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Silver by Jason McCall

Main Street Rag Publishing, 2012

Review by Jeremy Benson


In the Second Punic War, the slim armies of Rome forced Hannibal, and what was left of his Alp-climbing war elephants and siege engines, into waiting and scrambling, slashing and burning—Hannibal’s resources and pride dwindled, and the countryside turned to ash.

Ash—Fraxinus excelsior—it is said, is the type of tree which connects the Nine Worlds, in Norse mythology. Each day, like a secret club of 4th grade boys at recess, the gods—Odin, Frigg, Thor, Freyr, et cetera—meet at the tree, known as Yggdrasil, to discuss important matters. Their agenda might include how to punish Loki for pretending to be a woman, again, and who will die by whose hand at the Ragnarök—which is not so much an apocalypse, an end of things, but a violent rush to hit the reset button, and circle on back to the basics.

From “An Egg of Myrhh,”

I dreamt last night about reaching the end
 of the world. Everything was smooth and quiet.
You were there. We sat together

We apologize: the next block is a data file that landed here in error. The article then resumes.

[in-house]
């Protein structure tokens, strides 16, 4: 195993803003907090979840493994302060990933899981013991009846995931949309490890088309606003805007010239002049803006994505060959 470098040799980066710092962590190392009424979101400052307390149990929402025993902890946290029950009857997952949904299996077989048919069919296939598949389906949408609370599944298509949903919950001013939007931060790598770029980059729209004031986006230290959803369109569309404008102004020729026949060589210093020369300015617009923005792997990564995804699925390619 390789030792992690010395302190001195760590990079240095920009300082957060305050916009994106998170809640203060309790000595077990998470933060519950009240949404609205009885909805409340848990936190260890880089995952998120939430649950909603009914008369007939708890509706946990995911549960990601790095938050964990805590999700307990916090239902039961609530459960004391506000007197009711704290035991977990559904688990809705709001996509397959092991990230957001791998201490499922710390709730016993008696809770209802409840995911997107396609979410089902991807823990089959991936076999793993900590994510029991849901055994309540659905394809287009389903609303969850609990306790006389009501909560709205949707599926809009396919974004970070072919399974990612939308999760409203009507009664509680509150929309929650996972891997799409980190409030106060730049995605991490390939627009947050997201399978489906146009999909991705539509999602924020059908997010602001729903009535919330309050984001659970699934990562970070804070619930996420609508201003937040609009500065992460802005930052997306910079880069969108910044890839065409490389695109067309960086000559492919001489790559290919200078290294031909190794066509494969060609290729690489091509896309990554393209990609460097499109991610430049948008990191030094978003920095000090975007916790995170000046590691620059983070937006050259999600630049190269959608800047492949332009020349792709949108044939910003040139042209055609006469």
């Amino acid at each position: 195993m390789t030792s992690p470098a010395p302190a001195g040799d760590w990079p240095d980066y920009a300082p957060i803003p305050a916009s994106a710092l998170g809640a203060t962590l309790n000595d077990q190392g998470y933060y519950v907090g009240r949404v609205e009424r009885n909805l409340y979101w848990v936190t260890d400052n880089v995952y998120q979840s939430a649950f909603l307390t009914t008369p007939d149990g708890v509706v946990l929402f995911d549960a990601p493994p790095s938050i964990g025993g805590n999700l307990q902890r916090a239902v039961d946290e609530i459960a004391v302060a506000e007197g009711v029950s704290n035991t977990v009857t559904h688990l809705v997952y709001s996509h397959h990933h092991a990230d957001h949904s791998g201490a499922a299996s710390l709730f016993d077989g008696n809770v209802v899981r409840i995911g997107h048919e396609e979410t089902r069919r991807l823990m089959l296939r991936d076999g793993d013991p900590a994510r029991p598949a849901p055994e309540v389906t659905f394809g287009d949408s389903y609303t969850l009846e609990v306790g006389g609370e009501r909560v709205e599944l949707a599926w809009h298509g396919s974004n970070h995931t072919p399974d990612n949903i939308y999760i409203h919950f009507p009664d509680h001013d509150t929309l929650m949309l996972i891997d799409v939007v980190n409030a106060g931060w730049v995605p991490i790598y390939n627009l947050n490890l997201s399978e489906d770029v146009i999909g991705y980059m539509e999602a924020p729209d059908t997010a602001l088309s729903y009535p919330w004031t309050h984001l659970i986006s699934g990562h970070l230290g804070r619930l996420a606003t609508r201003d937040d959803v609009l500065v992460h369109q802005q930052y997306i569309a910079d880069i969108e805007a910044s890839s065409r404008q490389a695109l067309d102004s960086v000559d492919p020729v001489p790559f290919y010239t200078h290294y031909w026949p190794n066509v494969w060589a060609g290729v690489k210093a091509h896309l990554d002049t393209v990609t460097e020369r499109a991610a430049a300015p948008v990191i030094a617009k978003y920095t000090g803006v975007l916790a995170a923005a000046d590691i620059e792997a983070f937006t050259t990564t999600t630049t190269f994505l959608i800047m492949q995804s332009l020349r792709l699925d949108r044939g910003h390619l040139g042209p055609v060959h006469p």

and watched firebirds cross the sky.
We couldn’t decide if we loved them
more because they rose or because they fell.

Think about all the myths in which a hero enters the fire, encounters the edge, is tossed into the cage. That’s a gimme—see Joseph Campbell with any questions. We are constantly reinventing ourselves, dying and rebirthing, “Turning and turning in the widening gyre.” Heavens, we call a sexual climax le petite mort; the walk of shame our resurrection. A climax: the turning point. What goes up must come down, and it will rise again. Sing the Hold Steady, “Yeah damn right we’ll rise again.” Life requires a fall, many falls.

It was a “leg drop finisher,” delivered to Randy Savage on July 7, 1996, that turned Hulk Hogan away from World Champion Wrestling and toward Hollywood Hulk Hogan and the New World Order, “making men cry /when he turned in his red and yellow for black and white.” (“The Visible Light of Dead Galaxies.”) Even the Huckster, from time to time, has to slough off old skin.

From “To Fade,”

I have a hard time finding my birthmark
these days. I might be getting darker;
the mark might be lighter.
It has nothing to do with the science
of skin, but I feel like I’m losing
some part of myself.

When held long enough, the book gets heavy. A reader begins to collect the pieces and, inserting them along the rising and falling action, maps the reality behind the poetry. It’s amazing how tightly intimate and honest the references to ancient myths and modern wrestling can be in the hands of an adept writer.

Silver is Jason McCall’s first book, and it has everything to do with seconds. A second son, a second life, a second Punic War, a second-place medal—a less-precious metal. It sees the sun, but it sympathizes with the moon, and with the chrome rope fringe of clouds spun by Frigg herself. It deserves a read, and a second.


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